Book Review: Perdita

perditaNature. Myth. History. Love. Gothic undertones. All of my favourite story elements wrapped up in one book?! It’s almost as if Perdita was written for me! The story opens with Garth Hellyer, a professor who does work for the Longevity Project by interviewing some of the oldest living people on the planet. Unfortunately, nothing has prepared Garth for Marged Brice, who claims to be a stunningly youthful 134 years old. Convinced to read through Marged’s journals of her life in the late 1890s, Garth quickly becomes enthralled by her story of love and loss growing up in the wilderness of the Bruce Peninsula. Throughout the course of the story, a strange and haunting figure named Perdita makes an appearance, testing everything Garth has ever known about life and the world around him.

Hands down my favourite aspect of Perdita was getting to read Marged’s journals along with Garth. I was absolutely entranced by Marged’s story! Her relationship with a handsome painter named George had me desperately turning the pages to find out if they would end up together. All of the characters that arose throughout Marged’s journal entries were both fascinating and mysterious. I just fell in love with everything about Marged! While the ending of Marged’s story left me with my mouth hanging open and a lot of unanswered questions, it was brilliantly written and well thought out.

Aspects of Perdita have been compared to Jane Eyre and the works of Austen by other readers, and I would have to agree. The landscape and characters that Marged interacts with do exude the same feeling as one of Bronte’s novels. While I was reading Perdita, however, another comparison popped into my head, that of Rebecca, the gothic classic by Daphne DuMaurier. Marged’s connection with nature and her interaction with the supernatural reminded me of Mrs. de Winter as she tries to unravel the secrets of Manderley. Needless to say, lovers of these classics will certainly enjoy Hilary Scharper’s writing.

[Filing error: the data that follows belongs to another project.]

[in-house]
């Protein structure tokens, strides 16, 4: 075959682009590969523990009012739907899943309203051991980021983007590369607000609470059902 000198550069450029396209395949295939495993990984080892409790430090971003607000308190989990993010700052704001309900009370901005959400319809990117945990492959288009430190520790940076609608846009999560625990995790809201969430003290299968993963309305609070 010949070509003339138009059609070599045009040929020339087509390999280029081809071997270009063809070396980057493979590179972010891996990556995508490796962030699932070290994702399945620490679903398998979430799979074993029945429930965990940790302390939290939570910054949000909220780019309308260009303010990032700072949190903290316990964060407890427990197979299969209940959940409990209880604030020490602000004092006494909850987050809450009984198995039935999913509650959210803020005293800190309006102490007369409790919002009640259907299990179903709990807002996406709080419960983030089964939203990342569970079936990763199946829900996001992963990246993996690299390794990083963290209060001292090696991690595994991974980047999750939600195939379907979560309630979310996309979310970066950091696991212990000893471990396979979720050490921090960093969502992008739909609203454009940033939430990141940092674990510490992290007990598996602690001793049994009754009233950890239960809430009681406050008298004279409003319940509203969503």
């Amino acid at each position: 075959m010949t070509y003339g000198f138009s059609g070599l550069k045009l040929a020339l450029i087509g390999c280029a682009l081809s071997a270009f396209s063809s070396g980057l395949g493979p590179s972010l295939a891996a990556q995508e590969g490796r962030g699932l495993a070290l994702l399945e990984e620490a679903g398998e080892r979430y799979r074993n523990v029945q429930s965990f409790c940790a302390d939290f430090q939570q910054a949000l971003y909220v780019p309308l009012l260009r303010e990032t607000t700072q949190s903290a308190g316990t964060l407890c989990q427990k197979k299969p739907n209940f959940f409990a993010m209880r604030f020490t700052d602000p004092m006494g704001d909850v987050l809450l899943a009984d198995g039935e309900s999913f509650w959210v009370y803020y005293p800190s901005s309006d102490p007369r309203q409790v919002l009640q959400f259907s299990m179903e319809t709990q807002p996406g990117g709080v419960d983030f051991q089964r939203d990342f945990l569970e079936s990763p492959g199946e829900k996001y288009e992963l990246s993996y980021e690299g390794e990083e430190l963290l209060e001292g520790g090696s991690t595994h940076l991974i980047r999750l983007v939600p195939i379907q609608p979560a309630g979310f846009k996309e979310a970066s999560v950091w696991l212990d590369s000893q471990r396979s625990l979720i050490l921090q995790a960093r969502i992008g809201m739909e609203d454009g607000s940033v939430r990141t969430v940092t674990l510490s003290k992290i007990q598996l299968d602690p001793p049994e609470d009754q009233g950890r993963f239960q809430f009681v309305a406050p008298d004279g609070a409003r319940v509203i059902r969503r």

The novel’s setting in the Bruce Peninsula along the Georgian Bay make this the perfect read for the cottage this summer. As readers delve into the myth surrounding Perdita, they might just glance the figure of a ghostly child watching them from the water. The intricacies of the story would also make Perdita a great book club choice, as the ending of the novel leaves plenty of room for interpretation and discussion. In short, Perdita is an awesome read that you should definitely add to your to-read list!

Rating: 4.5 Stars

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8 thoughts on “Book Review: Perdita

  1. Wow, this sounds beautiful! I’ve seen a couple of other reviews, and it seems like people are loving this book. I’m starting to get into books that are told through journal entries so I think I’ll enjoy this one. And you’ve definitely got me more interested with the fact that it has been compared to Jane Eyre (I love that book!) Thanks for the great review!

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